A couple of surprising elements injected an air of festive spontaneity to the pomp and circumstance of typical graduation ceremonies, bringing a lively sense of celebration to Notre Dame’s 161st Commencement May 21, 2006.
Even the commencement address by Mary McAleese, in which the president of Ireland neatly threaded personal and Notre Dame references into her uplifting speech on Irish national affairs, was a fitting tribute to the Irish spirit—found in her homeland, across immigrant America and at Notre Dame. That spirit, she explained, is “an indomitable spirit of commitment, of total commitment to life itself. It is to be champions of life itself, champions of being good in the world.”
In her valedictory address Catherine Distler, a double major in anthropology and preprofessional studies from Leawood, Kansas, called upon her classmates to make the world a better place, but drew upon her work with the destitute and sick in Calcutta and her efforts with Notre Dame’s World AIDS Day Campaign to offer atypical realism and resolve. She then issued this challenge: “If you want to serve the age, betray it,” adding, “The world is messed up, but it is not fatalistic. Its problems are real but they are not unsolvable. If we lack the courage to call the world out on its arrogance, injustice and shortcomings, if we are not brave enough to point out how the world could be better, then the world will never change.”
Two of the day’s highlights came when one performer accustomed to being in the public eye boogied on stage after receiving the highest honor bestowed upon American Catholics and when an unassuming author made a rare public appearance in order to receive an honorary degree.
Jazz pianist Dave Brubeck was awarded Notre Dame’s Laetare Medal and opted to speak not with words but with music. “You people are going out in the world, and you need a piece called ‘Travelin’ Blues,‘” said Brubeck, who then rocked the house with a swinging piano piece.
Much less accustomed to being on stage but equally celebrated, Harper Lee, author of To Kill a Mockingbird, was greeted—just as she was announced to be hooded for an honorary degree—by a standing ovation as all the graduates hoisted a copy of her classic novel in salute.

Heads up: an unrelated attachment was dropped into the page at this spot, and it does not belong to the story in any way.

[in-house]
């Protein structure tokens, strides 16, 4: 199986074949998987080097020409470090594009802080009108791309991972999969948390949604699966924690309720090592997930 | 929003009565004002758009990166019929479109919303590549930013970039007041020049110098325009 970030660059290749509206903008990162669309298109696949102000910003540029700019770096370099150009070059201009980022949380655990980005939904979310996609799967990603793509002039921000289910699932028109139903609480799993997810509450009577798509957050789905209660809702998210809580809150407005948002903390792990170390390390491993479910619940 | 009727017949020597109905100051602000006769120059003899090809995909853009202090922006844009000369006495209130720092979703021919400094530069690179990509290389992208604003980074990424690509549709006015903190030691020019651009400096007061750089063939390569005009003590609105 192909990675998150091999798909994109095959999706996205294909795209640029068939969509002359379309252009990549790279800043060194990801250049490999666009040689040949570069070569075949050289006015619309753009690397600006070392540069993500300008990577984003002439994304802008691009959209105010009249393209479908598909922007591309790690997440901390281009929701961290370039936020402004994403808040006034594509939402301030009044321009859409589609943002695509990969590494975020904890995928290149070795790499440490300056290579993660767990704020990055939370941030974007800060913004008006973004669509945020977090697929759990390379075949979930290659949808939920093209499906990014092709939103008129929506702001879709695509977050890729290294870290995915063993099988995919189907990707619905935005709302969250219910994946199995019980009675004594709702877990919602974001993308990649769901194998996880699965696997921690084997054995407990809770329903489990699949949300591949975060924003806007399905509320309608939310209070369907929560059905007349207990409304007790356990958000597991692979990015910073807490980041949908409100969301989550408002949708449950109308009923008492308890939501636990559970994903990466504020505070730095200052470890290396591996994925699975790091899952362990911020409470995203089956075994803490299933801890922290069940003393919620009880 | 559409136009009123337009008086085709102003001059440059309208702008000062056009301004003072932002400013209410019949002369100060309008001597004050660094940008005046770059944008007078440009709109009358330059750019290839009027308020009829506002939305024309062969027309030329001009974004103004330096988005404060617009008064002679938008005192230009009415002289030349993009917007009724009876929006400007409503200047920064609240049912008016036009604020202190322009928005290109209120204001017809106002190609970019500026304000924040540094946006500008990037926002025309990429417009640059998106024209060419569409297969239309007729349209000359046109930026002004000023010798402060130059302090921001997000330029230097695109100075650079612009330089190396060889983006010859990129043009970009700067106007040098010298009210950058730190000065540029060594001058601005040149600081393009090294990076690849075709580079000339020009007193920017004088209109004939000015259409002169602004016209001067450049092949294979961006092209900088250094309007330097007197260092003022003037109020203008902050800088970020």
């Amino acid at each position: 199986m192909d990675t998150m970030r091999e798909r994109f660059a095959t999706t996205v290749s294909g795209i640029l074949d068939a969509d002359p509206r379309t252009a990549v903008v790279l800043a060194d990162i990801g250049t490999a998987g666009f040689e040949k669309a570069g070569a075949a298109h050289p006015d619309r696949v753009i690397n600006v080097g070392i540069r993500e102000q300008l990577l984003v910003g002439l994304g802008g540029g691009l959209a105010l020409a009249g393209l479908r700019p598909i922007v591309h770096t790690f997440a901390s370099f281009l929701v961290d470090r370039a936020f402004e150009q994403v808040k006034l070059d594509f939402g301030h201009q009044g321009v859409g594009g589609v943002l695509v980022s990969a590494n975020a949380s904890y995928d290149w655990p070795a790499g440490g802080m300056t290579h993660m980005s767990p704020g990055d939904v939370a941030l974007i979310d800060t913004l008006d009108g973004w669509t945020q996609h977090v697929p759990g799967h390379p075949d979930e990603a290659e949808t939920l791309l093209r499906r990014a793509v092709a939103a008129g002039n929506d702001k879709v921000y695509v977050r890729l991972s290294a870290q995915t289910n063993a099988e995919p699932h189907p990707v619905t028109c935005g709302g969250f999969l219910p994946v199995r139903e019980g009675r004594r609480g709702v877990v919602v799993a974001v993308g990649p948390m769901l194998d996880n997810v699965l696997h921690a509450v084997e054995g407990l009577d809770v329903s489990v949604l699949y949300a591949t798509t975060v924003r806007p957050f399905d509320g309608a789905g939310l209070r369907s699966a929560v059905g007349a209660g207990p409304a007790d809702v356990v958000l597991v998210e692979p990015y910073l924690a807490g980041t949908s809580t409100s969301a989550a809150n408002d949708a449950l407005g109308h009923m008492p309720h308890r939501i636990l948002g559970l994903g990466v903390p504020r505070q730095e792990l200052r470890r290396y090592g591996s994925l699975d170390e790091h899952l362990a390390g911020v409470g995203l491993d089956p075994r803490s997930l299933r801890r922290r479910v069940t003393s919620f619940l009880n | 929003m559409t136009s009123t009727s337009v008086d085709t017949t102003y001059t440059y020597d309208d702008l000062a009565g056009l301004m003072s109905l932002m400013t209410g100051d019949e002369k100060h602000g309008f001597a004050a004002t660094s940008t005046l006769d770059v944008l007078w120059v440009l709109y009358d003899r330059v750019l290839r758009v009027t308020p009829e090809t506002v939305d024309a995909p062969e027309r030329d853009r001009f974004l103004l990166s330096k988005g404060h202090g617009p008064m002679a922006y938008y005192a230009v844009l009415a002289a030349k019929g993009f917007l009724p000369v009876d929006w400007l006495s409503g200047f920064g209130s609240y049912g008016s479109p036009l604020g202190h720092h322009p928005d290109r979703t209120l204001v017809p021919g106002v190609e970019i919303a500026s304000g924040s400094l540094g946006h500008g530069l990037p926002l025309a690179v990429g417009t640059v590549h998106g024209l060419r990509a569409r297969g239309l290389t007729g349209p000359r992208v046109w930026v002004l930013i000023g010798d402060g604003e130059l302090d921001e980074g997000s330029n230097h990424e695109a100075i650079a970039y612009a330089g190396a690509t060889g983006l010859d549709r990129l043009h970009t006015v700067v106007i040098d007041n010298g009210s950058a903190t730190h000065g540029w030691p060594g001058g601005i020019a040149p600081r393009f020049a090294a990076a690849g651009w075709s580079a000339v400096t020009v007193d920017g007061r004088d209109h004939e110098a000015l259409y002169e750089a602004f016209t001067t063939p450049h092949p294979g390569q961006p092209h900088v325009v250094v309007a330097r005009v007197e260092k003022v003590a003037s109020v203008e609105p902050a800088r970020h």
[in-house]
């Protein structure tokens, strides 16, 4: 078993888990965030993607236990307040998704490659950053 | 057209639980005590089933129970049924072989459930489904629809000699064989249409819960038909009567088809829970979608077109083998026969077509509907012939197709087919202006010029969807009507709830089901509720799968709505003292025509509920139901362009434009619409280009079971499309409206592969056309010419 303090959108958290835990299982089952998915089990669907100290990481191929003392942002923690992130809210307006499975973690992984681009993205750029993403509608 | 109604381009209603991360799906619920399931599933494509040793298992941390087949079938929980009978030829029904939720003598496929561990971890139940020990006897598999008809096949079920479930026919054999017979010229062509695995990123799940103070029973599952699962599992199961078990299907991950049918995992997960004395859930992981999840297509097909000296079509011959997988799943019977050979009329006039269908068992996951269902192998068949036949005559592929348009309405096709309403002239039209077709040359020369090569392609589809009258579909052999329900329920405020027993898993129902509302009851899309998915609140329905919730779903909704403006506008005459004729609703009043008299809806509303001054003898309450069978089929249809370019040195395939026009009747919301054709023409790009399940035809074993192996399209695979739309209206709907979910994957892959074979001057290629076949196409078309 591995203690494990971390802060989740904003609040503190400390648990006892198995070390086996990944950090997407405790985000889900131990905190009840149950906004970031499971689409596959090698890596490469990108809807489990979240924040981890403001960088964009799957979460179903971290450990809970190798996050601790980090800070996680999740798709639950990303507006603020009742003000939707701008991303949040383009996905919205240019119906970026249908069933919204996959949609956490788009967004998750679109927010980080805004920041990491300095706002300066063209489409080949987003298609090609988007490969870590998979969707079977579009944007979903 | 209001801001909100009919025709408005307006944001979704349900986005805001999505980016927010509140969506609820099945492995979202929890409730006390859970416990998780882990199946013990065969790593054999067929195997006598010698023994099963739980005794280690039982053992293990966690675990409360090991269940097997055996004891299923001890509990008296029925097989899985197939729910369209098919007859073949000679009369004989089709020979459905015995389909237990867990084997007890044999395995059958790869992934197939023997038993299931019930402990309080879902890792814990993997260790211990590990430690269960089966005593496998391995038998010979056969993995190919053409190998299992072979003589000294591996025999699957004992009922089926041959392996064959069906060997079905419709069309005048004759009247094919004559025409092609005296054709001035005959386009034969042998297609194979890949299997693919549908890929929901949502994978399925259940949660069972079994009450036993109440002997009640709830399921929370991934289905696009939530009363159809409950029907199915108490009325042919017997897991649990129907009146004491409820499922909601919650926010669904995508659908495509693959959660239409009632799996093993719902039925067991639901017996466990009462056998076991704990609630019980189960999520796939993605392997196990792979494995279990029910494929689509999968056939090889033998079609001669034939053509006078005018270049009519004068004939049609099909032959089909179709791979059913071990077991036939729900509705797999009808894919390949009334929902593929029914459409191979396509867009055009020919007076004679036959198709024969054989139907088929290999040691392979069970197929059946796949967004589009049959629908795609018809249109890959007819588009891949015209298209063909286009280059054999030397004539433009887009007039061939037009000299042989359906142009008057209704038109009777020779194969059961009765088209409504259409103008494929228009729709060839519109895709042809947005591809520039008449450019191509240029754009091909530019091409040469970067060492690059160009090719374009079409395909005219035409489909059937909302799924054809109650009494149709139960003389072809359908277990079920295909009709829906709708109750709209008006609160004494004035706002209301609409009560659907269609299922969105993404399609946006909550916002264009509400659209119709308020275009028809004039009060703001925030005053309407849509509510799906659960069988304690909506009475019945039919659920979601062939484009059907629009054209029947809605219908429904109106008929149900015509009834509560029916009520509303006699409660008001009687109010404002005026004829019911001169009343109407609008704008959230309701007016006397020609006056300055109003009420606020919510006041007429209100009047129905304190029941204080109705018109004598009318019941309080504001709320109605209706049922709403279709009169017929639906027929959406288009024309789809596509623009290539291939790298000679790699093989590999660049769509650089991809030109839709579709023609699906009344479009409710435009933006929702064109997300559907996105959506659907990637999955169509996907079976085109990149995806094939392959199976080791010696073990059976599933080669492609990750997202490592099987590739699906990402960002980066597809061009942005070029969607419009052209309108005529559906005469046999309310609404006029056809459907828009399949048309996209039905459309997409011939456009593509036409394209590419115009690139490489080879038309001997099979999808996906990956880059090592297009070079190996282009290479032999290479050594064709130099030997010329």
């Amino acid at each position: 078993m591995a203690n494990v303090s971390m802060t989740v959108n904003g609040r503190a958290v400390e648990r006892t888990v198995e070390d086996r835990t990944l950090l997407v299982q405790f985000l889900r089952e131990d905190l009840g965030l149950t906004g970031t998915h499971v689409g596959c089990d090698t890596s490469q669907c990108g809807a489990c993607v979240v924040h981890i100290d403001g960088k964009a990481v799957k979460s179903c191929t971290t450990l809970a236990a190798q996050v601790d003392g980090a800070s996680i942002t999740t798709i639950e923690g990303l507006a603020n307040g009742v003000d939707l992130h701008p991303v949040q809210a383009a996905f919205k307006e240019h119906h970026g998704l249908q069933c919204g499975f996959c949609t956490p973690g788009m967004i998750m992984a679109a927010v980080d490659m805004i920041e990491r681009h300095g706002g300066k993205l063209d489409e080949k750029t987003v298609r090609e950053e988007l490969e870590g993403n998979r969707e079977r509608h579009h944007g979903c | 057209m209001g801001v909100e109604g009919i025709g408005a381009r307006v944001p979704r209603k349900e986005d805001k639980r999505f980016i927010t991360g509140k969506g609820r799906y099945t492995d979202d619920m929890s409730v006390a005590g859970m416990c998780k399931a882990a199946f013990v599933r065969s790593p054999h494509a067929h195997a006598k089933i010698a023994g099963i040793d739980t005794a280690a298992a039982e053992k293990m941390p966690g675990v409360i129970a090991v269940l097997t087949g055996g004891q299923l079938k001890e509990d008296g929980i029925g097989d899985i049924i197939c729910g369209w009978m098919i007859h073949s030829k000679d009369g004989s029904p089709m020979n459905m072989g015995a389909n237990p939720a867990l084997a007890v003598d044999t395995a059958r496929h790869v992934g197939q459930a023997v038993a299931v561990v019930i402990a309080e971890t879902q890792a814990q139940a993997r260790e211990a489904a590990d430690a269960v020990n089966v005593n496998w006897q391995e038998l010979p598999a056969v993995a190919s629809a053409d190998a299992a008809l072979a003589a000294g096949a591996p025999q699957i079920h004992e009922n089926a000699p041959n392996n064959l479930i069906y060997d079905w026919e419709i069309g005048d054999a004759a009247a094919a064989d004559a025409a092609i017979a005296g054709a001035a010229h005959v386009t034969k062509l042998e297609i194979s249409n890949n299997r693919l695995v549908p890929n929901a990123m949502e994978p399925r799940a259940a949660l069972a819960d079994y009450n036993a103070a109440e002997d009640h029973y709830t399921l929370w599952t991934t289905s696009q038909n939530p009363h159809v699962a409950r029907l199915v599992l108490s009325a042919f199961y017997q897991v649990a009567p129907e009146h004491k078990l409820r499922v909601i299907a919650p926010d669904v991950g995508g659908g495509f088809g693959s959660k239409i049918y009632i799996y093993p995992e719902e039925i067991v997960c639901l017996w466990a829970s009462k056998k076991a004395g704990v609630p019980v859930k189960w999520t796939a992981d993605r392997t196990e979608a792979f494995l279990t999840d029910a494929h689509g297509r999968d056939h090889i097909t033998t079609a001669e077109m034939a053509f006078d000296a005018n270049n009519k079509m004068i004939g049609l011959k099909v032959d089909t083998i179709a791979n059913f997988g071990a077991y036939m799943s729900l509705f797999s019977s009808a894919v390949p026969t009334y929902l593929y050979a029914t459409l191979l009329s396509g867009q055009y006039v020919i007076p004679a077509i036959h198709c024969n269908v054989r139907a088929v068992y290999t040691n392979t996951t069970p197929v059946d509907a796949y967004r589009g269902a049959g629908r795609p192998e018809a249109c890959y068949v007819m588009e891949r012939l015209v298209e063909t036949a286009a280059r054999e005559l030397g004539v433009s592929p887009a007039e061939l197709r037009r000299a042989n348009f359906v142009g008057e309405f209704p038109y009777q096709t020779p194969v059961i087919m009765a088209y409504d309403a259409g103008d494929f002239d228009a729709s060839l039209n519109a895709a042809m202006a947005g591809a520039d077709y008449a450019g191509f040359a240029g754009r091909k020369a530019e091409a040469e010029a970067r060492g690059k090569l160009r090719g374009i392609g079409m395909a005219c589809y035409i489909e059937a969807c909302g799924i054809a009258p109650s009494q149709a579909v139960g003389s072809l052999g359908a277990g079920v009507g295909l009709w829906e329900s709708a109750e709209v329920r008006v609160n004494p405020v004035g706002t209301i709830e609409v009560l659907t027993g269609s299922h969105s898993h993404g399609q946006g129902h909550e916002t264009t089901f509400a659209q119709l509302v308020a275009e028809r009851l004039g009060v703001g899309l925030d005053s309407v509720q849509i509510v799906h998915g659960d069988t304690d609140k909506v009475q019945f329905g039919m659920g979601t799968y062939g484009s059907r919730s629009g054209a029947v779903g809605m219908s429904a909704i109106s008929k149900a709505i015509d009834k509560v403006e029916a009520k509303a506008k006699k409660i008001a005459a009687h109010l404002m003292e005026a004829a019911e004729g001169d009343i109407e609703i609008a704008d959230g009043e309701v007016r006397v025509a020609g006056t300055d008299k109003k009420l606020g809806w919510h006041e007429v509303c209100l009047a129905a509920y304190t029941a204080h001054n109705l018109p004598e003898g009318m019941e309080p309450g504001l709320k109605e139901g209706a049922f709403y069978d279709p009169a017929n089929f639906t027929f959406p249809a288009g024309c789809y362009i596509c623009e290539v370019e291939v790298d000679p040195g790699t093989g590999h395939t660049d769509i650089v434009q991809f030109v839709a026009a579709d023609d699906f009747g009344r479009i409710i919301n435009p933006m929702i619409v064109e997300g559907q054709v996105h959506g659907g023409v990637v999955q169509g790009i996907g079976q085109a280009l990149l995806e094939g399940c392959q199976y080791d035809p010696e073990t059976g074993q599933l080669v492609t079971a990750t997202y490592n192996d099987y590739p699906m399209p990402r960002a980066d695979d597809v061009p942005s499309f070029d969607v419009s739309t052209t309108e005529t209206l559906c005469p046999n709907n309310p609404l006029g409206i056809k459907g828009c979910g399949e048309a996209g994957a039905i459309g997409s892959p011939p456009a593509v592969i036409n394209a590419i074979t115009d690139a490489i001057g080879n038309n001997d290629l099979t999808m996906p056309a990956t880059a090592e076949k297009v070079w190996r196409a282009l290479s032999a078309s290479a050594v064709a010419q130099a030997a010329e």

Also receiving a standing ovation when he received an honorary degree was Gilburt Loescher, former Notre Dame political scientist and human rights activist who lost both legs in the August 19, 2003, bombing of U.N. headquarters in Baghdad of which he was the sole survivor.
Other honorary degree recipients were: Landrum R. Bolling, higher education leader and international peacemaker; Kevin Cahill, internationally known expert on tropical medicine; Anthony F. Earley Jr. ’71, ’79J.D., chairman of the board, chief executive officer, chief operating officer and president of DTE Energy Company; Norman C. Francis, president of Xavier University; Francis C. Oakley, president emeritus of Williams College; philanthropist Karen Rauenhorst; John F. “Jack” Sandner ’68J.D., retired chair of the Chicago Mercantile Exchange; Archbishop Michael J. Sheehan of the Archdiocese of Santa Fe, New Mexico; Matthew V. Storin ’64, noted journalist and retired associate vice president of Notre Dame; and Thomas P. Sullivan, trial lawyer and former U.S. attorney for the Northern District of Illinois.
Degrees also were conferred upon 1,935 undergraduates, as well as 318 master’s and doctoral students in the Notre Dame Graduate School, 380 master’s students in the Mendoza College of Business, and 191 Notre Dame Law School students.